Flag celebrating Portola Valley’s 50th Anniversary as a Town
For most of the first half of the twentieth century, Portola Valley (or Portola as it was first known) was a sleepy little place at the end of the road. A few immigrants from many countries operated small farms. Los Trancos Woods, Woodside Highlands and Brookside were neighborhoods of small cottages to which San Franciscans of humble means came in the summer to escape the cold, dreary fogs of the city. For the most part, there was no heat and only rudimentary water systems. Phone service was late in coming. But it was peaceful and beautiful. Most of the rest of the land was held in large parcels owned by individuals.
All this began to change, however, after World War II. The population of San Mateo County exploded as people began to arrive in huge numbers. Portola Valley began to grow so rapidly that residents worried about losing the rural qualities that they loved in their quiet little town. They began to talk about incorporation so that they could make decisions about local land use rather than relying on decisions by a distant county Board of Supervisors. Beginning in 1955, nine long years of study, discussion and debate were to pass before residents could make local decisions about local issues.
A quick survey of those large land owners and their lifestyles can help to explain the dynamics and the changes that would occur in those years immediately after the war when some of those owners began to sell their properties. Here’s how it was until the post war years.
A San Francisco hardware merchant, Stephen Mariani, owned the Mariani Ranch, known as Blue Oaks today, for most of the twentieth century. The little brown house still standing by the neighborhood swimming pool was their summer place. A barrel of sturdy sticks stood by the front door; the Mariani children would take one when they went out to play for protection against rattlesnakes.
Portola Valley Ranch was known as the Bovet place. Anthony Bovet was a nephew of Antone Borel, a wealthy banker of some local fame, for whom Anthony worked. But he really wanted to be a cattle rancher, so he kept a herd on his ranch in Portola Valley.
The Bovets in their garden
The Bovets brought several fine pieces from the Borel mansion in San Mateo to furnish their house. Their house still stands although it can’t be seen from any public roadway.
The eighty acres between Portola Valley Ranch and Los Trancos and Alpine roads have been in the hands of only two families since rancho times. In the 1880s, Judge James Allen and his family bought eighty acres from Antonio Martinez, son of the ranchero.
The Woods family purchased the property in 1915; members of the family occupied the 1885 main house off Los Trancos Road and a 1950s house above Roberts Market until 2008 when Fred Woods III bequeathed the land to POST, the private land trust.
For some seventy years, the hills that give Alpine Hills its subdivision name were the possession of Mary Ann Stanton, as was the building we call today Alpine Inn (or affectionately, Rosotti’s or “Zot’s.)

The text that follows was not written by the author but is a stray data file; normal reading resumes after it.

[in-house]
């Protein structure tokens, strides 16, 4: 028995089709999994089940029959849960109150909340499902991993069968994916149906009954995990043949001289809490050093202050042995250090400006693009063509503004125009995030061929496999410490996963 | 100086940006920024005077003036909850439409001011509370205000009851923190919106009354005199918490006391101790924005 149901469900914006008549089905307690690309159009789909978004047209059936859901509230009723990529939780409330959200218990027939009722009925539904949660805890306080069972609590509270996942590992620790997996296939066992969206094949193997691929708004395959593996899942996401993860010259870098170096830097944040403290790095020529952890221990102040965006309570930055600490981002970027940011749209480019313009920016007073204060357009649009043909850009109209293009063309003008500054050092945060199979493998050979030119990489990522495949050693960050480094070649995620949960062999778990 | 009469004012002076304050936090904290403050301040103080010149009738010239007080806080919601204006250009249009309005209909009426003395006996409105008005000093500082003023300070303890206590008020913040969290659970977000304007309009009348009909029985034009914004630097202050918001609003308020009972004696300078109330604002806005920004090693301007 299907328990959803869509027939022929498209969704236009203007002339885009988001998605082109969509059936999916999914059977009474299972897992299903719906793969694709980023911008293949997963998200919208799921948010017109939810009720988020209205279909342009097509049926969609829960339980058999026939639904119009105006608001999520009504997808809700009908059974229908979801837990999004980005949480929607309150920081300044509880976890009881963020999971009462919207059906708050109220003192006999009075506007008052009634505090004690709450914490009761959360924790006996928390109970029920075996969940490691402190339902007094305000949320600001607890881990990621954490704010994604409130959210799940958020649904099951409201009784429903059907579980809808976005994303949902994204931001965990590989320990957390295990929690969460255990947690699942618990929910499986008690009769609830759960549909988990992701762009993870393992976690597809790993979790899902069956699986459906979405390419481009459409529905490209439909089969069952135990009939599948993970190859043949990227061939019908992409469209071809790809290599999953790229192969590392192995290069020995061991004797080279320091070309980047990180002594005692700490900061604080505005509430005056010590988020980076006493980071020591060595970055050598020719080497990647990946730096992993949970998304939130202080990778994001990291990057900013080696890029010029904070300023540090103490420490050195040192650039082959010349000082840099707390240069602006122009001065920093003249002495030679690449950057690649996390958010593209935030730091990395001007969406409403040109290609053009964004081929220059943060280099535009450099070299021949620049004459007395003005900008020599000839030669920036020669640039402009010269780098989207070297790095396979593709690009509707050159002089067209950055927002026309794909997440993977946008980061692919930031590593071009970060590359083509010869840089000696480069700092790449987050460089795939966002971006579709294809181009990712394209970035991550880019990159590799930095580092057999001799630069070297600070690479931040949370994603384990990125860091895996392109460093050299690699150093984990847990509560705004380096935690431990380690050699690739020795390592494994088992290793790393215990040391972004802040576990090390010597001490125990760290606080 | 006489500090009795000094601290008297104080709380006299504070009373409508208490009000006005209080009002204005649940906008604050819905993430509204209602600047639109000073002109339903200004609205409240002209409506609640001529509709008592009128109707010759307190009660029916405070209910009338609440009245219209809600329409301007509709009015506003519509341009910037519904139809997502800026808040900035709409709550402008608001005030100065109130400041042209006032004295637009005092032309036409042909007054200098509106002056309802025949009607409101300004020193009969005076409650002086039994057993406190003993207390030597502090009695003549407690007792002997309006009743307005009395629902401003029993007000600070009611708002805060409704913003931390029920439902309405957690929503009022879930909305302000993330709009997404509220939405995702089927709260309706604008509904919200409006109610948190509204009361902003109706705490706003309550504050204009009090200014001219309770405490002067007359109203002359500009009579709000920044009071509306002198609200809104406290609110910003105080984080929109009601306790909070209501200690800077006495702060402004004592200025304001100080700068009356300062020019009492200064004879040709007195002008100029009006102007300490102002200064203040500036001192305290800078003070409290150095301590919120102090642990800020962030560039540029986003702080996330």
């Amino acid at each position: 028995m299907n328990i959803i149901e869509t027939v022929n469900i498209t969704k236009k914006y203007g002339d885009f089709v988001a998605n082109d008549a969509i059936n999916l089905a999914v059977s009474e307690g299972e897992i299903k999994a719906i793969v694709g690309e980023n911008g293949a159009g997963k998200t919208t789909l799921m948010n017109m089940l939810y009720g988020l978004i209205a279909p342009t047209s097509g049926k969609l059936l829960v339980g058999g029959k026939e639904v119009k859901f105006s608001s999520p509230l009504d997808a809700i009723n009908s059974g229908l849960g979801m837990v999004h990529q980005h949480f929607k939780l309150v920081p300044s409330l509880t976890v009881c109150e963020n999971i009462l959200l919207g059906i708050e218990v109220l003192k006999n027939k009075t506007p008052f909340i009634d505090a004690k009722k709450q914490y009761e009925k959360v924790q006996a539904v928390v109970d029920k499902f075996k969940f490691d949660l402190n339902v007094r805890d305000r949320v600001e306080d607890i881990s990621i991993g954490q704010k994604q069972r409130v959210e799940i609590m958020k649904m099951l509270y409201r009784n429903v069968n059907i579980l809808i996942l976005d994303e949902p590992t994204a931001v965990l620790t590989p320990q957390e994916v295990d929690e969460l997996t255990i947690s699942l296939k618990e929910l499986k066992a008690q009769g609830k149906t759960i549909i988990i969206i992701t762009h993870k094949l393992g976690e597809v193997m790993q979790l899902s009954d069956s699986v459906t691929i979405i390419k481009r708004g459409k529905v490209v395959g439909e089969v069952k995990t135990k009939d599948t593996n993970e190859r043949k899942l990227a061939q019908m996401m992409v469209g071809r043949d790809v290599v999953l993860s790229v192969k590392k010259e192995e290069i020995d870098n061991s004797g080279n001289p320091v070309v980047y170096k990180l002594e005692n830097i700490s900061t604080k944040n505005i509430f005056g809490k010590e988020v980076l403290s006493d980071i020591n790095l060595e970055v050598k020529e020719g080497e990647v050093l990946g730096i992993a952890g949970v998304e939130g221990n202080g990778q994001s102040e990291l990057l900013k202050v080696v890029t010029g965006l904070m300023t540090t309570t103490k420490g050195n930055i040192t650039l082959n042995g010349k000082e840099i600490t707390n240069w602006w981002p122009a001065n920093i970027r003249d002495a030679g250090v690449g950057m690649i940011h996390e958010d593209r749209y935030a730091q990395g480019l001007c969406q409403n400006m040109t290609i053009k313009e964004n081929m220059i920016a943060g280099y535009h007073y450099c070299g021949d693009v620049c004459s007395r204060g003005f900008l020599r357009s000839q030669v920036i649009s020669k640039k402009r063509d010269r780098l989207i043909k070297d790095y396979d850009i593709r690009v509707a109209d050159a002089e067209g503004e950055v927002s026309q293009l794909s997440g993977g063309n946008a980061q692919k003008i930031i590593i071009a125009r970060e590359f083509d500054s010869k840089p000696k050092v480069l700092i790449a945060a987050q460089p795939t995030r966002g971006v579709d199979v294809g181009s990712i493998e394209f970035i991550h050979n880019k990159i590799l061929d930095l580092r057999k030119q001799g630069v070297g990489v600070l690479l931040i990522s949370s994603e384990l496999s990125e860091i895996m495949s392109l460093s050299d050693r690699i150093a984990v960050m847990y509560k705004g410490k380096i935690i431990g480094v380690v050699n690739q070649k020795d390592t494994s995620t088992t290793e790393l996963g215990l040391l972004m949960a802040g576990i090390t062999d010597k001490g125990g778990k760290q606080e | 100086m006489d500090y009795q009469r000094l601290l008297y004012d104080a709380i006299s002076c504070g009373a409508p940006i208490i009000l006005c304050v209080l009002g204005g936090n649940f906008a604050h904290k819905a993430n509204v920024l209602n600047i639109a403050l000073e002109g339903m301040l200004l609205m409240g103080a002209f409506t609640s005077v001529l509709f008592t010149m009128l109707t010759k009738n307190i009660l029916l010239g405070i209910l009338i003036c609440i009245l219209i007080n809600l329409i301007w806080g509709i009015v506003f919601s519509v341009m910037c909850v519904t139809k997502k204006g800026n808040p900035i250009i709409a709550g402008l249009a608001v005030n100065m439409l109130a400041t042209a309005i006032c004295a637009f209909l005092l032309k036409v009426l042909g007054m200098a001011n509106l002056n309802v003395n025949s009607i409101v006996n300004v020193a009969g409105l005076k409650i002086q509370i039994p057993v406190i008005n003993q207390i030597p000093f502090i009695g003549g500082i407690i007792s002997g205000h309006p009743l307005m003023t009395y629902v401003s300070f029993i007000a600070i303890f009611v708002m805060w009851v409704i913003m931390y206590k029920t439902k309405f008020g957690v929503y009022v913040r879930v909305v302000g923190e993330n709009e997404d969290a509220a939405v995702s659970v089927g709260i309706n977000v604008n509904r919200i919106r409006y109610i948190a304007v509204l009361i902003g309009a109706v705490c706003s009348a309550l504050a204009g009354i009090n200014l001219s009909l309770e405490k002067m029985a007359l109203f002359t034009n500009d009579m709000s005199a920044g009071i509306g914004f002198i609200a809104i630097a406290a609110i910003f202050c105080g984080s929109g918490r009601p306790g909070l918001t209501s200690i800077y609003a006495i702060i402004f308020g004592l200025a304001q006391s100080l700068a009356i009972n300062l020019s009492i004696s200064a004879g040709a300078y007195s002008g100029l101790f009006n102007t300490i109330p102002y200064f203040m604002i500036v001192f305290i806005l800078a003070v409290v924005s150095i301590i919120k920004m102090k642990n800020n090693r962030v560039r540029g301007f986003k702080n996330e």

- Alpine Inn, a sketch by local artist Jean Groberg
A widow, whose young husband died in a tragic buggy/train accident on Christmas Eve, 1887, she lived in Menlo Park and hired genial barkeepers to run her roadhouse establishment. She leased the hills for cattle.
Mary Serres Stanton
The vast Ormondale Ranch, home to Ormonde, the most famous race horse of the nineteenth century (and his less illustrious son Ormondale,) occupied today’s subdivisions of Westridge, Oak Hills and Ladera. The Macdonough family, first Joseph and then Dent, had as many as two hundred horses and several barns. Horses eventually gave way to sheep, tended by a Basque shepherd.
William and Mary Fitzhugh, San Franciscans, kept a rustic vacation place on what we call Grove Drive, Grove Court and Stonegate Road. Their two main houses, which still stand, were once connected by a structure used as a dormitory for guests.
They also had colorful tents on platforms for overflow company. The area around Tintern was their farm. Strawberries, tended by Chinese workers, was a big crop.
The Morshead family owned El Mirador Farm, first home to Andrew Hallidie of cable car fame, for most of the twentieth century. Rising to the west (actually the south) above Portola Road, it is still in private hands. In the Morshead days, the first town picnics were held there, and children enjoyed the lakes and the model train on which they could ride. When Stanley Morshead rang the bell on non-picnic days, children knew it was in invitation to come and ride.
The most famous of these large landowners was John Francis Neylan.
John Francis Neylan
The lawyer for William Randolph Hearst, twenty-eight year member of the University of California Board of Regents, State Controller, he owned 1500 acres in the hills that form the backdrop of the town. In 1937, he had acquired the property from Herbert Law for $255,000. Earlier in the century, Law had amassed the estate, buying from small farmers in order to control the waters of Corte Madera Creek so that he could have sufficient water for his herb farm that extended along today’s Willowbrook Drive.
Neylan was an ardent and vociferous foe of the incorporation talk that began in the mid 1950s. And yet, it was a decision of his that made him responsible more than any other single person for the incorporation for the Town of Portola Valley.
By Nancy Lund, January 2014